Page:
'Parallels' Review: Lost in Time
Quoc Dang Tran created the absorbing sci-fi series, now on Disney Plus.
Four friends head off on a time-traveling adventure that rips their lives apart. Does that scream out 'family friendly' to you? Have you ever expected to see anything like it on the Disney Plus streaming service?
Quoc Dang Tran, a French writer/producer known for the Netflix horror series Marianne, as well as the crime thriller Nox and other shows, became "the first French writer to sign [a first-look] deal with a major studio," as reported by Deadline on Tuesday. The next day, I opened up Disney Plus and noted that his French-language series Parallels was showcased in the first position, so I sampled the first episode.
[The show defaults to an English-dubbed version, at least in the U.S. From my television's menu, I could choose the French audio version with English captions. Disney Plus does not make it easy to watch a show in its original language, which I have also noticed with other non-English shows.]
I immediately got hooked by the tight friendship revealed between four teenagers living in a mountainous region near the border between France and Switzerland. The teens are happy young people who have been close for some years. Two are brothers, Sam (Thomas Chomel) and Victor (Maxime Bergeron), who live with their parents (Gil Alma, Elise Diamant). Bilal (Timoté Rigault) is a geeky Arab, living with his scientist mother, Sofia (Naidra Ayadi). Romane (Victoria Eber) dotes on her beloved, younger half-sister Cecile; they live with their mother Vanessa (Agnès Miguras), who has recently reconciled with Herve (Dimitri Storoge), Cecile's father.
As the episodes develop, we get to know more about each of them, their strengths, weaknesses, and romantic interests. We also get to know more about Sofia, as well as local police Lieutenant Ritz (Guillaume Labbé), who gets involved in all their lives after the inciting incident occurs.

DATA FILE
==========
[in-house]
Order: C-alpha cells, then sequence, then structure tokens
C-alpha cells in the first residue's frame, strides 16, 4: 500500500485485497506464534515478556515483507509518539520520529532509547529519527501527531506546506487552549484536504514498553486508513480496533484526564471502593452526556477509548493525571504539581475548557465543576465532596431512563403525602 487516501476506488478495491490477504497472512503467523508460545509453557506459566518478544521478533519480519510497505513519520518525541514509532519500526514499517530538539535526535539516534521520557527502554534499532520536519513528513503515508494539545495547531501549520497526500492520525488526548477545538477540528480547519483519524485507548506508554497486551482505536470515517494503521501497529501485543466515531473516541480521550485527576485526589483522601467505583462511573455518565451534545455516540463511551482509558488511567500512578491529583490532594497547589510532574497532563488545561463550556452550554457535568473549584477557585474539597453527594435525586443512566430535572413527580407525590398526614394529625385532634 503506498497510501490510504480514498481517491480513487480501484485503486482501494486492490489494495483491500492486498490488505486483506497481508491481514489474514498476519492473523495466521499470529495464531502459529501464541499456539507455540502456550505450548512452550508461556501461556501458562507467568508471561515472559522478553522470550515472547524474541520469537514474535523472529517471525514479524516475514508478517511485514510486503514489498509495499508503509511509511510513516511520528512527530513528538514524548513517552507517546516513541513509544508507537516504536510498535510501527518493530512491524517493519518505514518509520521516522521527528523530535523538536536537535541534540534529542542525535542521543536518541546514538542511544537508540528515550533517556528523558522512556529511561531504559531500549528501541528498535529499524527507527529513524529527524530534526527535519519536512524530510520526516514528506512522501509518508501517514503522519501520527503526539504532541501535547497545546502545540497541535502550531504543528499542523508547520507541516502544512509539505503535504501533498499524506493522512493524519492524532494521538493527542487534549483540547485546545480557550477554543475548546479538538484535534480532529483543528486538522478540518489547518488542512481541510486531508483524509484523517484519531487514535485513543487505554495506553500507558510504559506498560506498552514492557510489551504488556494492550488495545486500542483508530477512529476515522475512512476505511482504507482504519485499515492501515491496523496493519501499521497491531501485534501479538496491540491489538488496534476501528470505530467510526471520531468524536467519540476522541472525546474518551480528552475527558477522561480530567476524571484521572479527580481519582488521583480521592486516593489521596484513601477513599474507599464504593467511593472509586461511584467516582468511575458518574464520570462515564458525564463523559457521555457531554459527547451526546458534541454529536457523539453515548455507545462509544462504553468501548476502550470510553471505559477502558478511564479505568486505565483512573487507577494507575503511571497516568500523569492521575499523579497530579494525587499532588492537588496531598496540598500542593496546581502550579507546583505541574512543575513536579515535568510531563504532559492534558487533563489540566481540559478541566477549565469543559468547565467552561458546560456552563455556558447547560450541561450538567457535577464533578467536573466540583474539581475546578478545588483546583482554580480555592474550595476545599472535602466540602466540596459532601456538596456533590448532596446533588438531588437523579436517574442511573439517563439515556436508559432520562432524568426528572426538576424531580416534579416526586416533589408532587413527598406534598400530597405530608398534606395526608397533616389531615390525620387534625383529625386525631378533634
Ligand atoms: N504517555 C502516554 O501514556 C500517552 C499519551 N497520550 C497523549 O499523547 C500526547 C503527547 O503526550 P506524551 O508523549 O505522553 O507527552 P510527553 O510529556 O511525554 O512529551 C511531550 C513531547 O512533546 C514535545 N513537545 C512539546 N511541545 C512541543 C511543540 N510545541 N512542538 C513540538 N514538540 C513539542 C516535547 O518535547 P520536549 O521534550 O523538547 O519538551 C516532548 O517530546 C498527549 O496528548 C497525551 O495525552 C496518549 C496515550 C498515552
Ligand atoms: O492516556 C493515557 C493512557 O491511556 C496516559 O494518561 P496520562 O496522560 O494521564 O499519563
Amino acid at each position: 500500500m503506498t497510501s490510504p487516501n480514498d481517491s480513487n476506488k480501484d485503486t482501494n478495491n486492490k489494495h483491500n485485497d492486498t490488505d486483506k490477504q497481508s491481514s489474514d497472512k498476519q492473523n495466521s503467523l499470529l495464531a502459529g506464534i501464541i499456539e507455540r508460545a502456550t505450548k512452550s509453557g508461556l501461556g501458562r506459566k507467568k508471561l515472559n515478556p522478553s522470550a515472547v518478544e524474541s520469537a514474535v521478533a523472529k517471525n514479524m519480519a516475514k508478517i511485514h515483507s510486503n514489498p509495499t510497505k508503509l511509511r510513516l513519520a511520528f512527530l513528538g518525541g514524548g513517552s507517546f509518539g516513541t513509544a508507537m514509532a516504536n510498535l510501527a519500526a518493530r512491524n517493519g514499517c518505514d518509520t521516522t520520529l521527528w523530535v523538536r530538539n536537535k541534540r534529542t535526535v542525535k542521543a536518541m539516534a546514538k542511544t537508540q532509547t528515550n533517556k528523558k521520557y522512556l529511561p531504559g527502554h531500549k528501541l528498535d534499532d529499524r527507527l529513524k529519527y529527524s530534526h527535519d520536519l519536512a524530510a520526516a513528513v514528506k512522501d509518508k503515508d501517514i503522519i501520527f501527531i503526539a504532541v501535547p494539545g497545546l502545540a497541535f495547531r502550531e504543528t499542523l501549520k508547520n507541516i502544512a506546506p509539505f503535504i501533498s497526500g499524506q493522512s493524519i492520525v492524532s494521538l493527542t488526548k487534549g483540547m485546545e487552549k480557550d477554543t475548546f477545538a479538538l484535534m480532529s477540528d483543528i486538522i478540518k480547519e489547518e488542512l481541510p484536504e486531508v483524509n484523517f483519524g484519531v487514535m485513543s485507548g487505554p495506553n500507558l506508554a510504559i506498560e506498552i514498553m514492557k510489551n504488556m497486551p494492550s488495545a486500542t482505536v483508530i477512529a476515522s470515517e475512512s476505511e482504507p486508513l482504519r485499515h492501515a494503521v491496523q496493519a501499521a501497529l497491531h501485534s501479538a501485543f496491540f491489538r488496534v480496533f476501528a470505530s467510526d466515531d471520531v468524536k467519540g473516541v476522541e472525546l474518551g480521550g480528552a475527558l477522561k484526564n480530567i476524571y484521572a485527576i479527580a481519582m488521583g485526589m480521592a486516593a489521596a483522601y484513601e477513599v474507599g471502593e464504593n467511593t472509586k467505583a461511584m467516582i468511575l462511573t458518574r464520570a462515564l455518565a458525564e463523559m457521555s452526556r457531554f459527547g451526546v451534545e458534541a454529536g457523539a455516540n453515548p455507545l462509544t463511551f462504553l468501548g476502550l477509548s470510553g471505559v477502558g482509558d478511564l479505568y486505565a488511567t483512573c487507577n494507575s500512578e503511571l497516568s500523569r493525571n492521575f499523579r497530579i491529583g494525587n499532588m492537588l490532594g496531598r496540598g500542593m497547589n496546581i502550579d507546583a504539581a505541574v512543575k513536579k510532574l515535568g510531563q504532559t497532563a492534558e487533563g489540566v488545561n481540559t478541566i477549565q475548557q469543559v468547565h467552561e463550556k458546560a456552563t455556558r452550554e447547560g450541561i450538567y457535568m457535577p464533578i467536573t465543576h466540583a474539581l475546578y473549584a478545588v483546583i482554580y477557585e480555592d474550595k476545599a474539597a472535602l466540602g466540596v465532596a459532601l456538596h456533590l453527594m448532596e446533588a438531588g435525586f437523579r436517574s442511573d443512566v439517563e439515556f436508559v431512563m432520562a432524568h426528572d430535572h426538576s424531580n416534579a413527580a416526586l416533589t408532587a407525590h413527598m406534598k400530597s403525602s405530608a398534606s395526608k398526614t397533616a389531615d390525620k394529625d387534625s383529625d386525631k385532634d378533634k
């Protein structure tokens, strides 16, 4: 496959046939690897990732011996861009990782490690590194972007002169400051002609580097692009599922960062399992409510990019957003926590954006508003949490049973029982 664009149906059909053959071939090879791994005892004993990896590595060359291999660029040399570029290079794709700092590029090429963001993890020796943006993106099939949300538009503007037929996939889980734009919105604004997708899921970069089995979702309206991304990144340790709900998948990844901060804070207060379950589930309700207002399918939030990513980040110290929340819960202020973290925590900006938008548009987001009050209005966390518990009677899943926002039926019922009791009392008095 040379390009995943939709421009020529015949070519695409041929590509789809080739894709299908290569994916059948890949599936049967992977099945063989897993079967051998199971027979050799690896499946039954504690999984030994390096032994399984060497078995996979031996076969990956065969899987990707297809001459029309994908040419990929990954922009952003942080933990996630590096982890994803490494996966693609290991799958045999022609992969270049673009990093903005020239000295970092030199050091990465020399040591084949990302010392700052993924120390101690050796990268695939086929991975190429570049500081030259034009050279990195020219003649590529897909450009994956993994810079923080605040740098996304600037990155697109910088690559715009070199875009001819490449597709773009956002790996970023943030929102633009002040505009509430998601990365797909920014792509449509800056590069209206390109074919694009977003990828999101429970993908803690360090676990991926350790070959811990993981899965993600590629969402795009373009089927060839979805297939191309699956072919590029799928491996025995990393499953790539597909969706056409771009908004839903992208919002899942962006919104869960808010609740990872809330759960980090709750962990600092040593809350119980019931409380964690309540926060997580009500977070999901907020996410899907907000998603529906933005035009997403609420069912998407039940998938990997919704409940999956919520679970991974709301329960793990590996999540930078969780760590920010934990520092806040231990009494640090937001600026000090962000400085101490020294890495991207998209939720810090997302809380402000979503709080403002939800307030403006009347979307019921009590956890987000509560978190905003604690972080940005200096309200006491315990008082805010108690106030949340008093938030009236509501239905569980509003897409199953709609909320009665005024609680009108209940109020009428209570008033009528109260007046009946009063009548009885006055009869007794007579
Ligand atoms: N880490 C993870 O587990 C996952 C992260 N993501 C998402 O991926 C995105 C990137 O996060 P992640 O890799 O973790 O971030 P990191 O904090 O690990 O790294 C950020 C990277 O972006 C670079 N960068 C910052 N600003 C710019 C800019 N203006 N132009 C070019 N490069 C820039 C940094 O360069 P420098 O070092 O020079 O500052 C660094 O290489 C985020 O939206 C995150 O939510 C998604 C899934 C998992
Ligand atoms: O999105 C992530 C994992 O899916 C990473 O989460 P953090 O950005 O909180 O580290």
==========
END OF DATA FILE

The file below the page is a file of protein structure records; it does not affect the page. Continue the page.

Much of the first episode is devoted to setting up the four leading adolescent characters, who are all quite appealing and display a lovely chemistry that feels authentic. Sam is shy and hesitant to express his true feelings to Romane, who is just waiting for him to make the first move. Bilal is inclined toward math and science, which doesn't preclude him from nursing a crush on Romane. Victor may be younger than the others, but he is more outgoing than his older brother, more adventurous, and more reckless.
The show's mysterious premise is cleverly foreshadowed in a puzzling prologue before flashing forward 10 years as the four teenagers are introduced. The conclusion of the first episode then showcases the inciting incident, revolving around Sofia's workplace: a particle accelerator, where an experiment is conducted that shatters everyone's lives.
Without going into too much detail, Parallels explores what happens after two young people disappear, and a third youngster appears to age ten years. Avoiding any treacly sentiment, the six-episode series, directed by Benjamin Rocher and Jean-Baptiste Saurel (three episodes each) and written by Quoc Dang Tran and Anastasia Heinzl, considers the dramatic fallout of such traumatic events with a light yet steady hand. Things never plunge into an eternal night, but neither are serious consequences and repercussions ignored.
The ripple effect, which is a constant in time-travel stories, plays out gently and intelligently, guided by character-based narrative decisions, to the effect: 'Of course that's what [he/she] would do! Wouldn't you, if you had the chance? Or choice?'
The characters all want to do what's right, or what seems right to them in that particular moment in time. They are well-intentioned people who are sometimes betrayed by their own imperfections. The performances are all very good; the actors are in tune with their characters, and they are surrounded by gorgeous landscapes, beautiful production design, and lovely photography, enhanced by visual effects that never swamp the humanity of the characters.
Parallels is a marvelous series that touches deep emotions dealing with families and friendship. And science and time travel and all kinds of fun twists and turns. [Disney Plus]